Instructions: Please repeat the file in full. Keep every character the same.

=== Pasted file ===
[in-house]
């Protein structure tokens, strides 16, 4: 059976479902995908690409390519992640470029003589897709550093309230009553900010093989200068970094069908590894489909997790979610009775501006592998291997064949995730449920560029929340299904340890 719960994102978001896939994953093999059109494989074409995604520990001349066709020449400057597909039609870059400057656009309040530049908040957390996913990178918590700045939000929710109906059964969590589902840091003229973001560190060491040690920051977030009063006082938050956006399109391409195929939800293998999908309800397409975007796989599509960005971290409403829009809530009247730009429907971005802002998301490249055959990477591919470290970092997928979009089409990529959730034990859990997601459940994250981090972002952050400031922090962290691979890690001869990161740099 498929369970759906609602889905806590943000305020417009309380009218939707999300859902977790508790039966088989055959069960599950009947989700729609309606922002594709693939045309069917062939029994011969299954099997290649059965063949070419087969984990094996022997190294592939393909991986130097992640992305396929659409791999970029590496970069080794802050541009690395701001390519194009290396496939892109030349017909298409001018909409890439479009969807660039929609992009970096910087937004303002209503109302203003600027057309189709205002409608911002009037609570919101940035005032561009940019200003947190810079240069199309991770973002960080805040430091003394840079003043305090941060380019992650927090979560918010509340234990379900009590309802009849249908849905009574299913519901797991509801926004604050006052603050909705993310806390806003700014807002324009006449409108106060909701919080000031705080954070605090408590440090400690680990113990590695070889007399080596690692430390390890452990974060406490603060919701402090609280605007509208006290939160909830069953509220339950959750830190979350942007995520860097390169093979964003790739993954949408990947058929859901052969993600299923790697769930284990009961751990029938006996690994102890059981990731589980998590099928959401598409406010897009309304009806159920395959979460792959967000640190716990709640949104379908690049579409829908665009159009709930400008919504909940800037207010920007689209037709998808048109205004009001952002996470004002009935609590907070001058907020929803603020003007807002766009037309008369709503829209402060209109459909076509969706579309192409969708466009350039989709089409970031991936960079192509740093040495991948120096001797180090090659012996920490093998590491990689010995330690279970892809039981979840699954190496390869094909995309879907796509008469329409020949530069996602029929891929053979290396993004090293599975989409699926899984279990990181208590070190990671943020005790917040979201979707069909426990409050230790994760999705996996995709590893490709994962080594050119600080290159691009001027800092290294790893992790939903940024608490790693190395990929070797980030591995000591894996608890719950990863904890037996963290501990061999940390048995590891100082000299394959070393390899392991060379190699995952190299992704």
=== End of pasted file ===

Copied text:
[in-house]
């Protein structure tokens, strides 16, 4: 059976479902995908690409390519992640470029003589897709550093309230009553900010093989200068970094069908590894489909997790979610009775501006592998291997064949995730449920560029929340299904340890 719960994102978001896939994953093999059109494989074409995604520990001349066709020449400057597909039609870059400057656009309040530049908040957390996913990178918590700045939000929710109906059964969590589902840091003229973001560190060491040690920051977030009063006082938050956006399109391409195929939800293998999908309800397409975007796989599509960005971290409403829009809530009247730009429907971005802002998301490249055959990477591919470290970092997928979009089409990529959730034990859990997601459940994250981090972002952050400031922090962290691979890690001869990161740099 498929369970759906609602889905806590943000305020417009309380009218939707999300859902977790508790039966088989055959069960599950009947989700729609309606922002594709693939045309069917062939029994011969299954099997290649059965063949070419087969984990094996022997190294592939393909991986130097992640992305396929659409791999970029590496970069080794802050541009690395701001390519194009290396496939892109030349017909298409001018909409890439479009969807660039929609992009970096910087937004303002209503109302203003600027057309189709205002409608911002009037609570919101940035005032561009940019200003947190810079240069199309991770973002960080805040430091003394840079003043305090941060380019992650927090979560918010509340234990379900009590309802009849249908849905009574299913519901797991509801926004604050006052603050909705993310806390806003700014807002324009006449409108106060909701919080000031705080954070605090408590440090400690680990113990590695070889007399080596690692430390390890452990974060406490603060919701402090609280605007509208006290939160909830069953509220339950959750830190979350942007995520860097390169093979964003790739993954949408990947058929859901052969993600299923790697769930284990009961751990029938006996690994102890059981990731589980998590099928959401598409406010897009309304009806159920395959979460792959967000640190716990709640949104379908690049579409829908665009159009709930400008919504909940800037207010920007689209037709998808048109205004009001952002996470004002009935609590907070001058907020929803603020003007807002766009037309008369709503829209402060209109459909076509969706579309192409969708466009350039989709089409970031991936960079192509740093040495991948120096001797180090090659012996920490093998590491990689010995330690279970892809039981979840699954190496390869094909995309879907796509008469329409020949530069996602029929891929053979290396993004090293599975989409699926899984279990990181208590070190990671943020005790917040979201979707069909426990409050230790994760999705996996995709590893490709994962080594050119600080290159691009001027800092290294790893992790939903940024608490790693190395990929070797980030591995000591894996608890719950990863904890037996963290501990061999940390048995590891100082000299394959070393390899392991060379190699995952190299992704």